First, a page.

Volunteer of The Month: February 2015
Horticulture expert Gipsy D’Urzo returned last month from West Africa, having completed Winrock’s first volunteer assignment in Senegal for the Farmer-to-Farmer for Agriculture Education and Training Program, funded by USAID.
Winrock is grateful to have shared this milestone with Gipsy, and to have experienced her expertise and enthusiasm. “It was interesting to be the first volunteer in Senegal.Staff finished setting up the office just before I arrived. They were eager to get started,”she explains. “This was my first time to Senegal and to a Francophone West African country. I was very pleased with the experience, and I have a very, very good impression of the Winrock staff there!”
Gipsy started volunteering with Winrock and Farmer-to-Farmer (F2F) “almost by accident” in 2007, after finding out about the program during a random internet search. She enjoyed her first assignment so much, she wanted to keep volunteering.
Eight years later, Gipsy has trained horticulture farmers in Kyrgyzstan, improved greenhouse vegetable and seedling production in El Salvador and Egypt, and assisted women farmers with their household vegetable gardens in Bangladesh, in addition to international assignments with other F2F implementers. On her latest trip, Gipsy provided training-of-trainers for faculty at the Horticulture Vocational Training Center in Dakar, Senegal.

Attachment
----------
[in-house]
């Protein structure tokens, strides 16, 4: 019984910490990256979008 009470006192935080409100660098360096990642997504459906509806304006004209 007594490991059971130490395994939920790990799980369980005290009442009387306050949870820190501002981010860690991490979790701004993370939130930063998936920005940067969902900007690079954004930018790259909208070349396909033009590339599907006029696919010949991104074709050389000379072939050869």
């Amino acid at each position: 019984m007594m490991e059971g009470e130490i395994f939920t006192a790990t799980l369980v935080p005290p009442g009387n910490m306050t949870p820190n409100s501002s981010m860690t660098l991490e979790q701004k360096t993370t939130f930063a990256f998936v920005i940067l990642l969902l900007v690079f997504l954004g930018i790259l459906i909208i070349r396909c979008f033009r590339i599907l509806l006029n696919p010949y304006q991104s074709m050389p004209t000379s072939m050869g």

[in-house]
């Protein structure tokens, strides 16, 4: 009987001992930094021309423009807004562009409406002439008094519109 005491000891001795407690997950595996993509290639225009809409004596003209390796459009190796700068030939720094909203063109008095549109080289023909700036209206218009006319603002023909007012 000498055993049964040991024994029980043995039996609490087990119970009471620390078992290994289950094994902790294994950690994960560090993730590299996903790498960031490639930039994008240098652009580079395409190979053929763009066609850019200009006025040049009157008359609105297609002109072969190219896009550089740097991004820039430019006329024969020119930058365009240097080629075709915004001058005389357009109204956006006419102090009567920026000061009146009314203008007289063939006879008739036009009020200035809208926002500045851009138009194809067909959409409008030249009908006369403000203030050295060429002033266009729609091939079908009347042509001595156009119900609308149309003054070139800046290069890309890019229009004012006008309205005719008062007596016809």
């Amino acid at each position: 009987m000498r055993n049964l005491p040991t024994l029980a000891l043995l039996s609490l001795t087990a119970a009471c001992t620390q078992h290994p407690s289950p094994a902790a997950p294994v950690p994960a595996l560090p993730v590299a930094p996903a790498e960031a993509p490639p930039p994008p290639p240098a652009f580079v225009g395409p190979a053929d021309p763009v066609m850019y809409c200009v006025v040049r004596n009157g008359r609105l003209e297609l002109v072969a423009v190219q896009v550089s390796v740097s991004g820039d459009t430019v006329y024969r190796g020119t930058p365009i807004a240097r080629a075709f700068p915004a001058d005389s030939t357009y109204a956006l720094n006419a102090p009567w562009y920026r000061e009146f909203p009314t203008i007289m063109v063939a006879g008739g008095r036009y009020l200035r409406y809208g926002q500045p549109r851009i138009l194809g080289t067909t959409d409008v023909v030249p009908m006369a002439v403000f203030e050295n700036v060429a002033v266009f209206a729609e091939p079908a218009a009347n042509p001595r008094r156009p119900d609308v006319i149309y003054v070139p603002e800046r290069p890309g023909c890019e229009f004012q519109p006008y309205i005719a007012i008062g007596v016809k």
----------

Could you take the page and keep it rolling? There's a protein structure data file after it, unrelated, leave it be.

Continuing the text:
Her work as a Winrock volunteer has directly benefitted more than 300 individuals… and beyond that, the assignments also benefit Gipsy herself, both professionally and personally. “Going on these volunteer assignments is always a good chance to learn, and not just cultural things. Professionally, I always learn a lot. It is often a big eye-opener. There is nothing like putting your hands in, talking with people, and assessing their experiences and their reality,” she explains.
Affirming the value of the F2F program – which celebrates its 30th anniversary this year – Gipsy notes, “What makes the program strong is direct contact between different realities. We [as volunteers] are martians, coming from a different world. We must do as much as possible on our assignments, in a short time period. This program exposes both sides – the volunteer and those receiving the training – to new things.”
Gipsy’s recent assignment in Senegal was the first of 150 planned assignments over the next four years. “I think the F2F Program in Senegal is going to be very strong. I have great expectations!” she says, with her signature enthusiasm.
…And so do we, especially after such a strong start, thanks to Gipsy!